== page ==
This space will be populated with helpful information and links for students looking to join the lab. Stay tuned! Below, you can read about what the Wright lab is all about.
Broadly, the Wright lab is interested in statistical phylogenetics, particularly the integration of molecular and morphological information to answer evolutionary questions.
Fossils and Phylogeny
I’m very interested in the best practices for estimating phylogenetic trees from combined molecular and morphological datasets (including information from the fossil record). Fossil data present many challenges for researchers investigating phylogenetic and macroevolutionary questions. Missing data, biases in preservation and model adequacy are all topics in which I have an interest. Keep an eye on my blog for tutorials and other hosted materials on this topic.
Lanfear, R, Wright AM, Fransden PB, Senfeldova T, Calcott B. 2017. PartitionFinder 2: new methods for selecting partitioned models of evolution for molecular and morphological phylogenetic analyses. Mol. Biol. and Evol. 34: 772-773.
Wright AM, Lloyd GT, Hillis DM. 2016. Modeling character change heterogeneity in phylogenetic analyses of morphology through the use of priors. Syst. Biol. 65: 602-611.
Wright AM and Hillis DM. 2014. Bayesian Analysis Using a Simple Likelihood Model Outperforms Parsimony for Estimation of Phylogeny from Discrete Morphological Data. PLoS One 9:10.
Putting Fossils in Time Trees
How can we best make use of fossil data when estimating divergence dates? How can current methods, such as ‘tip-dating’ methods, be applied to paleontological information? Along with collaborators, I am developing empirical projects to address this question.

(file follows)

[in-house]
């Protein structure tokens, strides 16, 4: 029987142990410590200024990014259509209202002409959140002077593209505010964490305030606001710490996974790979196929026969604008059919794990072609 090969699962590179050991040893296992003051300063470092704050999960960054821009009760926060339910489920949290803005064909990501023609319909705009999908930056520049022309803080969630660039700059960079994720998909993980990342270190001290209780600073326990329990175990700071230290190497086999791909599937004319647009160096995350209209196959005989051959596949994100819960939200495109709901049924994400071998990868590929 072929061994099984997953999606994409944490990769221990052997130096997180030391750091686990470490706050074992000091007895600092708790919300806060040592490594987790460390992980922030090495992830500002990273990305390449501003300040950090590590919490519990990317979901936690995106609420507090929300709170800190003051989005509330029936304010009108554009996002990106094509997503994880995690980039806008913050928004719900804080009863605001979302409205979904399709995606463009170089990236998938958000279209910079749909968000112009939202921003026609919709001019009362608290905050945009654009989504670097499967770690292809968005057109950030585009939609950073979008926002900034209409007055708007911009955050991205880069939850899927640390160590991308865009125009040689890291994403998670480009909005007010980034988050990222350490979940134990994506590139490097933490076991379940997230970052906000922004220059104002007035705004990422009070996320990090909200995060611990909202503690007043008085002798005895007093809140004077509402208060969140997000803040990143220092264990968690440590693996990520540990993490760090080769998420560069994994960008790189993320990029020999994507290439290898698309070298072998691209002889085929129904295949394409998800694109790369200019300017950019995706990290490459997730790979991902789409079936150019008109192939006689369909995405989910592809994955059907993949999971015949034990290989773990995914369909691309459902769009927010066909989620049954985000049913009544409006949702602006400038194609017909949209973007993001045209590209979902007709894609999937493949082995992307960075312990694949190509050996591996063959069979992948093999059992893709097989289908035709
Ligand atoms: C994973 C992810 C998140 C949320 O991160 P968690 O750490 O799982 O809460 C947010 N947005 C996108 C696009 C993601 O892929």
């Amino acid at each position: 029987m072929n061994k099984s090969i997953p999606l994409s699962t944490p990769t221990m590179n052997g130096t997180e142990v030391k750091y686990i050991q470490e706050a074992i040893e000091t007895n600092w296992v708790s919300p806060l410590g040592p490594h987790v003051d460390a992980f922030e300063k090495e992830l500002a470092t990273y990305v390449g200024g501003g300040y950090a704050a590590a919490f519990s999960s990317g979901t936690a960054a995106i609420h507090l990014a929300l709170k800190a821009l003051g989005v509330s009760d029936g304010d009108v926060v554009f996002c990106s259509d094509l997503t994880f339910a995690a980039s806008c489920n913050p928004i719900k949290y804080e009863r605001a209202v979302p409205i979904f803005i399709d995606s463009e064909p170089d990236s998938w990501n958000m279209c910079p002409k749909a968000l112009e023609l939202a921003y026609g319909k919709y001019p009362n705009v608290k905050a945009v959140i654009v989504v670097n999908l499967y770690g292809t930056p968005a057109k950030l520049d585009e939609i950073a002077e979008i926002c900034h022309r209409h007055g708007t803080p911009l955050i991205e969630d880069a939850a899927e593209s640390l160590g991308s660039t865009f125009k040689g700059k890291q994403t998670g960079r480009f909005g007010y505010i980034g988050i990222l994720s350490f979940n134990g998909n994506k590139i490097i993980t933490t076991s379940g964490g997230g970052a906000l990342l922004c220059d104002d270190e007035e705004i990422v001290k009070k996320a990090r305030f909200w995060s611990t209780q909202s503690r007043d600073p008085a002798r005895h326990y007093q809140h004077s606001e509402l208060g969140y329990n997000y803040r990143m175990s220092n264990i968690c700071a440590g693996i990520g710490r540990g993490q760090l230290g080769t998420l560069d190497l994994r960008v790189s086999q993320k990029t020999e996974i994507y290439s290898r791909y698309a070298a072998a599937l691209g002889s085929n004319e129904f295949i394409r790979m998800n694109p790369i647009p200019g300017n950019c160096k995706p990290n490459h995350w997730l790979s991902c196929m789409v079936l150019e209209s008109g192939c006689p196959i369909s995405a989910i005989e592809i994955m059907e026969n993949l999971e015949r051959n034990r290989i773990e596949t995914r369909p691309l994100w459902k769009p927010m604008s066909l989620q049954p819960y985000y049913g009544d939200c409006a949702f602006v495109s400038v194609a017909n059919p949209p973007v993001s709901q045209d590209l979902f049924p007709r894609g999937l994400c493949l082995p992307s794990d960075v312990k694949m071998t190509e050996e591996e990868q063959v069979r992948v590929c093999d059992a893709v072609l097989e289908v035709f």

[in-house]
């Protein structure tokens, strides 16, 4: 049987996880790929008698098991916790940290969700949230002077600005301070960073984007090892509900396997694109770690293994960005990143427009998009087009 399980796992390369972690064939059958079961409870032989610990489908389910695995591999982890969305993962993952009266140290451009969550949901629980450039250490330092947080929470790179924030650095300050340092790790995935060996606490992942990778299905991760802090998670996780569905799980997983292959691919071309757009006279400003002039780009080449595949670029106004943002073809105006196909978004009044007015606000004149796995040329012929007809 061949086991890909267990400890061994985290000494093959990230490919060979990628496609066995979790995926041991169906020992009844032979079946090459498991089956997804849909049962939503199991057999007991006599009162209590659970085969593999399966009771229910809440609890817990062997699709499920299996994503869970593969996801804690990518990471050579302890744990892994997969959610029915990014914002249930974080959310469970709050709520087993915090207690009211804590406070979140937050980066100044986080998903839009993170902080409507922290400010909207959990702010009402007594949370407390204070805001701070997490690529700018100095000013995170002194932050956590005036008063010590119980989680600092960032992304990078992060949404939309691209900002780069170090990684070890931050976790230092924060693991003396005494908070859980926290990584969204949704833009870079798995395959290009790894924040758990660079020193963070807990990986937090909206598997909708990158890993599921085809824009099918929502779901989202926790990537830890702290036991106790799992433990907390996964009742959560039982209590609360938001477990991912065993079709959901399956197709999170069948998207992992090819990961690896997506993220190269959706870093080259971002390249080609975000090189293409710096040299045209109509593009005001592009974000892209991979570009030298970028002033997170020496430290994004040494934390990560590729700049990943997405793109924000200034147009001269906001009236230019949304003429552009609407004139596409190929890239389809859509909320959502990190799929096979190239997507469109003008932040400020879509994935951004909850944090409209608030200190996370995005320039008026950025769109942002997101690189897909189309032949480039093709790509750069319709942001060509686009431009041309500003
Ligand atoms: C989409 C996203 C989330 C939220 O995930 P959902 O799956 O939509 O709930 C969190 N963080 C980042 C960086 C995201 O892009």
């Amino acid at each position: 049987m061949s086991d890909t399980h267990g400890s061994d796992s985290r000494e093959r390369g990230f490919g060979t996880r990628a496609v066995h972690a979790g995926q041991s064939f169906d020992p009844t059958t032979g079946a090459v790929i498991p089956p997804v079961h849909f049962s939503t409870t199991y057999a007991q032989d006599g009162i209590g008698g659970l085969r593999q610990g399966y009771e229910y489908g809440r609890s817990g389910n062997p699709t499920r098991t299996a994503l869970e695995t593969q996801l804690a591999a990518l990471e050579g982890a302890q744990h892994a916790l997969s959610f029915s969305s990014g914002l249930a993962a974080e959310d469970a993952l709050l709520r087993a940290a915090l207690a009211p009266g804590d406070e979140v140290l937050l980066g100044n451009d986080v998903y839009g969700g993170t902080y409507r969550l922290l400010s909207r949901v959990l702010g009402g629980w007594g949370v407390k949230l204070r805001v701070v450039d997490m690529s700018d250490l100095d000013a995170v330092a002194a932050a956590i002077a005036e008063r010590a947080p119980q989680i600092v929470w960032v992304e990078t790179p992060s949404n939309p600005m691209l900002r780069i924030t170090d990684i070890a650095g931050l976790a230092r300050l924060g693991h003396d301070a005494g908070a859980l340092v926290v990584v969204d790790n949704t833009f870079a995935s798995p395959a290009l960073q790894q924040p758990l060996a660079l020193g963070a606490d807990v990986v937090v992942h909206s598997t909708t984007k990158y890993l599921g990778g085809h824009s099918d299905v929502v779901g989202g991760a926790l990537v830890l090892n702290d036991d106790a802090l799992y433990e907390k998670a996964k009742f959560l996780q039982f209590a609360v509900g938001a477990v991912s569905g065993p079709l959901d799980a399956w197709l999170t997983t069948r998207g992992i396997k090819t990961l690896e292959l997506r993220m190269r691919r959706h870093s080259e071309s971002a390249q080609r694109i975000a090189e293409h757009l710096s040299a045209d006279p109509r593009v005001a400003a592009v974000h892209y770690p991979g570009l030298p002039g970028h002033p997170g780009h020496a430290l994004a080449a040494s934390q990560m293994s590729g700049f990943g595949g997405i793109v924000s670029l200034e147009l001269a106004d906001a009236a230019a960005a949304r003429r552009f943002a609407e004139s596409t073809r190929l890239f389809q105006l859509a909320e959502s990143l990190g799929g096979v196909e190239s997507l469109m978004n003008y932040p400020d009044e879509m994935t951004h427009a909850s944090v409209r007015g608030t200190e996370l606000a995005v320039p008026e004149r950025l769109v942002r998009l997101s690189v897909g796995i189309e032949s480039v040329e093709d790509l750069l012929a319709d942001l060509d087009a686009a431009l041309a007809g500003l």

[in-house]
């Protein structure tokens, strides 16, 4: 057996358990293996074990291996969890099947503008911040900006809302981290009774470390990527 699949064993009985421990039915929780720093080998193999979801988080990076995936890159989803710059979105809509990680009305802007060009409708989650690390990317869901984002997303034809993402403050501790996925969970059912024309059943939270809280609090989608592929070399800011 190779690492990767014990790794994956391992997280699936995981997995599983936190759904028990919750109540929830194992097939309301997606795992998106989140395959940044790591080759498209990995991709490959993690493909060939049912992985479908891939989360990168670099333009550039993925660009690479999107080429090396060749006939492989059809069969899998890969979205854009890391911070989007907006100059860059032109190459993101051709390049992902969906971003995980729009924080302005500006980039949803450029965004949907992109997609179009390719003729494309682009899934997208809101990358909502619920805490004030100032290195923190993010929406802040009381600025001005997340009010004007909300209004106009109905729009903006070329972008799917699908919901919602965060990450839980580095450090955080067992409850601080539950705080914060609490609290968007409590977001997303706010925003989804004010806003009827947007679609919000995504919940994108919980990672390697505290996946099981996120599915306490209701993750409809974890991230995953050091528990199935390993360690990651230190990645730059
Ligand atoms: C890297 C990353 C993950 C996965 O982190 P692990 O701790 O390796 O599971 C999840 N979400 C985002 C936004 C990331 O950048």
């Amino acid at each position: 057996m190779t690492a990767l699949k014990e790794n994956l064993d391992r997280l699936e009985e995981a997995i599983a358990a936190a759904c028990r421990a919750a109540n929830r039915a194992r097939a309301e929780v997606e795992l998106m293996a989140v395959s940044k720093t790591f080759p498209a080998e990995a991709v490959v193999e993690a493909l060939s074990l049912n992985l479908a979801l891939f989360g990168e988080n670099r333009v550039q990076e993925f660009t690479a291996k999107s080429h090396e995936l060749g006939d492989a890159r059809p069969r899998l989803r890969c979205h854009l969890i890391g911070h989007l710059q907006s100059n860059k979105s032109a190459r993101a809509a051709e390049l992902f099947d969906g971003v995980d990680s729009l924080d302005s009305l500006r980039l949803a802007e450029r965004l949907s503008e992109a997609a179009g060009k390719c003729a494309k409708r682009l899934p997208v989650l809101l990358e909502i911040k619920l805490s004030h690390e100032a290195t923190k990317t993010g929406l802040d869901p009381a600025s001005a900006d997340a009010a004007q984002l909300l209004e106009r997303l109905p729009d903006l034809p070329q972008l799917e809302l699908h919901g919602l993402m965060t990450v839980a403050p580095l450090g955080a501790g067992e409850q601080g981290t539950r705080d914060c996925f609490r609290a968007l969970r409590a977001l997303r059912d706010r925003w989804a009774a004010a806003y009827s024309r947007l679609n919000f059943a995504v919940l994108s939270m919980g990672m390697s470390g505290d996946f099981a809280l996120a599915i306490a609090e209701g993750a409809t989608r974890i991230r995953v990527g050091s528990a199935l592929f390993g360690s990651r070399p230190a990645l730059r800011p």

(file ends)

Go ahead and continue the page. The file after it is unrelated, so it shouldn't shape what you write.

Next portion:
Matzke NJ, Wright AM. 2016. Inferring node dates from tip dates in fossil Canidae: the importance of tree priors. Biol. Lett. 12: 8.
Bapst DW, Wright AM Lloyd GT, Matzke NJ. 2016. Topology, divergence dates, and macroevolutionary inferences vary between different tip-dating approaches applied to fossil theropods (Dinosauria). Biol. Lett. 12: 7.
Estimation and Use of Phylogenetic Trees
If you can put a tree on it, I’m interested. I’m a part of several projects including phylogenomic studies of population history and examining the contribution of topological uncertainty in modeling the evolution of complex traits.
Mueller UG, Kardish MR, Ishak HD, Wright AM, Solomon SE, Bruschi SM, Carlson AL, Bacci M. 2018. Phylogenetic patterns of ant-fungus associations indicate that farming strategies, not only a superior fungal cultivar, explain the ecological success of leafcutter ants. Molecular Ecology.
Meirelles L, Solomon S, Bacci M, Wright AM, Mueller, U, Rodrigues, A. 2015. Shared Escovopsis infections destabilize the tripartite co-evolution hypothesis in the higher-attine fungus-growing ant symbiosis. R. Soc. Open Sci. 2:9.
Wright AM, Lyons KM, Brandley MB, Hillis DM. 2015. Which Came First? Robustness in Phylogenetic Reconstruction of Ancestral States. J Exp Zool B 324: 504-516.
Computational Literacy and Education
I’m probably most vocally interested in the pedagogy of computation and increasing the participation of underrepresented groups in this field. My courses taught page is frequently updated with course materials, all of which are CC-BY. Feel free to use these materials as you see fit (but attribute me!), or get in touch with me to talk more about them.